All around the world, people are farming in the concrete jungle!
The urban farming movement is rapidly gaining widespread acceptance. Now it's time for kids to be a part of it, too! With a minimum of equipment and whether alone or with friends, kids can start growing fruit and vegetables at home, in a community garden, or at school.
Combining practical tips and well-researched facts, Potatoes on Rooftops is a brisk and informative overview of the how and why of the movement toward small-scale urban farming. There are many ways to farm in the city: a Detroit high school program teaches students to grow food and raise chickens; in Tokyo, a bank vault was converted into an underground greenhouse; in Nairobi, local youth transformed part of a slum into a garden that helps feed their families; First Lady Michelle Obama established an organic garden at the White House; and more in other countries.
Short, kid-friendly descriptions and vibrant photos and illustrations keep the pace moving and the tone light. Toronto Public Health and FoodShare, two respected agencies, both have contributed to the book. A perfect book to get kids thinking about alternative ways of growing and getting food.close this panel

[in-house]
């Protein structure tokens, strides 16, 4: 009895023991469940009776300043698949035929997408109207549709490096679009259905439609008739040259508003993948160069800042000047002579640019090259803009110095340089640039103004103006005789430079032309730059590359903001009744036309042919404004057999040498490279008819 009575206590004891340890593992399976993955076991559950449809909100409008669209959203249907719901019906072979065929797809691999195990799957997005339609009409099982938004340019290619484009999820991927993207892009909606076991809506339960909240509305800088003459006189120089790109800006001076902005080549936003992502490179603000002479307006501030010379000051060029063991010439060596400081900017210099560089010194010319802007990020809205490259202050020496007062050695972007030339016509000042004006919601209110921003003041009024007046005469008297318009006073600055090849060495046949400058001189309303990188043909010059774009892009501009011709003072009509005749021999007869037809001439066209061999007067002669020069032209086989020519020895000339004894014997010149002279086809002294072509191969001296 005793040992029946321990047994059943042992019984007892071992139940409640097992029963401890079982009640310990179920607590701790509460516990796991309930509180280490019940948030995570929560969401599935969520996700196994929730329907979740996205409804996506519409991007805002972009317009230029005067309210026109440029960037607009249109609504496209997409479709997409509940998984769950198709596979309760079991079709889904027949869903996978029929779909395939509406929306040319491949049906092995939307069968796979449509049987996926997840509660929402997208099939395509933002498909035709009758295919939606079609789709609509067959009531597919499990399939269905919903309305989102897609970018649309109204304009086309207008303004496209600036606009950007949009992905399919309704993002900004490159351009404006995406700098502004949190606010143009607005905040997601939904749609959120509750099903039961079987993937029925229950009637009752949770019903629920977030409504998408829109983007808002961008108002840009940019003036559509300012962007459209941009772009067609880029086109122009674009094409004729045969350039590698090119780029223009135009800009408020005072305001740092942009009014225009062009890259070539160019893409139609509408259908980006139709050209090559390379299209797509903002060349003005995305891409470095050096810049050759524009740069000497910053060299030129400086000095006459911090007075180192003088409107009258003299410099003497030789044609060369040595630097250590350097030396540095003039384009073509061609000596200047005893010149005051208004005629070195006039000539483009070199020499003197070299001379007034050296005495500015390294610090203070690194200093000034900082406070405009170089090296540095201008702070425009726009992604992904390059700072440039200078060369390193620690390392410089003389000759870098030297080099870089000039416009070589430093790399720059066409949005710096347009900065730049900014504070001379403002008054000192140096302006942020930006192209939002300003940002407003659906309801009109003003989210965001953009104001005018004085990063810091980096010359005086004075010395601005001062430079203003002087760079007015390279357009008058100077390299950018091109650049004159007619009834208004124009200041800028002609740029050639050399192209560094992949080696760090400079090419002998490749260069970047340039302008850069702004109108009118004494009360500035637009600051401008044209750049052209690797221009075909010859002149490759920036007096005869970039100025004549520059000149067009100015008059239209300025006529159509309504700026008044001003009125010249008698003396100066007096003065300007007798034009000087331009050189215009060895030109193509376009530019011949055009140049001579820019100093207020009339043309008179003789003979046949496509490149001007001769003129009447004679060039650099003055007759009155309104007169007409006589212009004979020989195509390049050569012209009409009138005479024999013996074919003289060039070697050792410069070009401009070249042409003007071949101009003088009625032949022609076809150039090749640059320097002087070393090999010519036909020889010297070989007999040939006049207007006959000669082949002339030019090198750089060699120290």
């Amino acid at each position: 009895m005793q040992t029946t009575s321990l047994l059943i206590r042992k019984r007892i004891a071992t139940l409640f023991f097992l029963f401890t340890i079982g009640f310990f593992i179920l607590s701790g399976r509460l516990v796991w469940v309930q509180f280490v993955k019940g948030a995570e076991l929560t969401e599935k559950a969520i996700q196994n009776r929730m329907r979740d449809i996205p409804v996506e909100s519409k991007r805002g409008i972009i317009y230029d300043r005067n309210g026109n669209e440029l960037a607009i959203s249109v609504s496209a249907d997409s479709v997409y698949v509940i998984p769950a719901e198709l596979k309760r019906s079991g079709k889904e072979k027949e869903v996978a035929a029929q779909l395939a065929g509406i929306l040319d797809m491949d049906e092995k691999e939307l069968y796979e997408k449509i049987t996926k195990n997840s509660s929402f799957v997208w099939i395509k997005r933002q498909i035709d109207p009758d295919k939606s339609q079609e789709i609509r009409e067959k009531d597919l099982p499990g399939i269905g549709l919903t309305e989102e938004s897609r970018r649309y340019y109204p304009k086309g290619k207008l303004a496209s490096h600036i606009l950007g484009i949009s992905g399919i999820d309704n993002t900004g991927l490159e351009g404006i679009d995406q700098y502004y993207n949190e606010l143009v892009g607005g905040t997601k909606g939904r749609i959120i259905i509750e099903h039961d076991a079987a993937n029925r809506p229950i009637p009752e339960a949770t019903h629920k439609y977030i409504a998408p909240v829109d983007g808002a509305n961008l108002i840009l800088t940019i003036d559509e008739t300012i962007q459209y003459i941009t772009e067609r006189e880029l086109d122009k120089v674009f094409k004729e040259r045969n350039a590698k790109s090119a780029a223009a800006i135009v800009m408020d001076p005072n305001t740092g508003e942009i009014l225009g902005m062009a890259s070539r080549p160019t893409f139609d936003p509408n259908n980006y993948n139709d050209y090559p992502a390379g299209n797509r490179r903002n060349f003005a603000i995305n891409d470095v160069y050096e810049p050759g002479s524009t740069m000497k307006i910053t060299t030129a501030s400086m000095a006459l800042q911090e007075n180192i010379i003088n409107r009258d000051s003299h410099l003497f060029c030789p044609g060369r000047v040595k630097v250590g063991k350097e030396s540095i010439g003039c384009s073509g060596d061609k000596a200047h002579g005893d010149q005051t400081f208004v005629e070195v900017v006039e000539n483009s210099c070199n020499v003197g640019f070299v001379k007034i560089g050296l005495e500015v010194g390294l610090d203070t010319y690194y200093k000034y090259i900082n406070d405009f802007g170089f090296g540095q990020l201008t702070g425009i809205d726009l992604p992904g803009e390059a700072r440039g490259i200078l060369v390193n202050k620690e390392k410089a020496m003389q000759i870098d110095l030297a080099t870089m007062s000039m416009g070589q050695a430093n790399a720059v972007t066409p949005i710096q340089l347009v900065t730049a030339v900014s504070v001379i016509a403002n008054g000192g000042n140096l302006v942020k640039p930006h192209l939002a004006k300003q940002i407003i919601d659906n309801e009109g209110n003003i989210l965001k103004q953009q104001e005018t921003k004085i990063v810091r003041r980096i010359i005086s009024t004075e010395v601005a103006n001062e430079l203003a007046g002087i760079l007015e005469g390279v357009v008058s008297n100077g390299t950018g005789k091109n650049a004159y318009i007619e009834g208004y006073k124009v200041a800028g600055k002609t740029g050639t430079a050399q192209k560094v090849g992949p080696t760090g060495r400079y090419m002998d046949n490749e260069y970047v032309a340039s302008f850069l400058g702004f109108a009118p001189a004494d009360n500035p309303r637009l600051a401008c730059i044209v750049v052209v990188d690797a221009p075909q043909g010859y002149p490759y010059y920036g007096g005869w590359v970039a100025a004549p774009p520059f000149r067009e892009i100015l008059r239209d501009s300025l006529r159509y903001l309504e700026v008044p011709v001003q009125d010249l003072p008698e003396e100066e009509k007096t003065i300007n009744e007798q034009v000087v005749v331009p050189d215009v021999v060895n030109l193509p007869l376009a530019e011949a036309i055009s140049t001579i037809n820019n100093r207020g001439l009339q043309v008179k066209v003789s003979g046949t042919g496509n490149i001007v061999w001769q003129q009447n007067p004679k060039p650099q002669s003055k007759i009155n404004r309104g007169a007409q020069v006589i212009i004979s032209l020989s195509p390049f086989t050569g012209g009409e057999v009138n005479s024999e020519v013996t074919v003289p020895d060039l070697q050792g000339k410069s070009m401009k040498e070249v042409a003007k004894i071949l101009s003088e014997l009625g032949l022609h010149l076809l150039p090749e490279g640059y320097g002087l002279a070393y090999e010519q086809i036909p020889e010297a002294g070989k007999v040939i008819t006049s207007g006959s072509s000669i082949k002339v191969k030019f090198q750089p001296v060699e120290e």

Hadley Dyer is the celebrated author and editor of many books for children and young adults. She is a former bookseller and library coordinator. She lives in Toronto, Ontario.close this panel
Dyer challenges her readers to take the environmental concepts they learn through gardening and apply them to similar conservation efforts.
Highlighting innovations in landscape architecture, shrewd use of space and materials (for example, growing lettuce in a colander), and a more complete understanding of food's influence on the health of nations, Dyer underscores how each individual is a link in an important chain.
Timely, attractively designed, and inspirational. Dig in!
A manifesto advocating local microfarming as an ecological necessity... bound to provide food for thought and perhaps for the table.
In the current climate of sustainability, this title is small but mighty... Not to be missed or dismissed.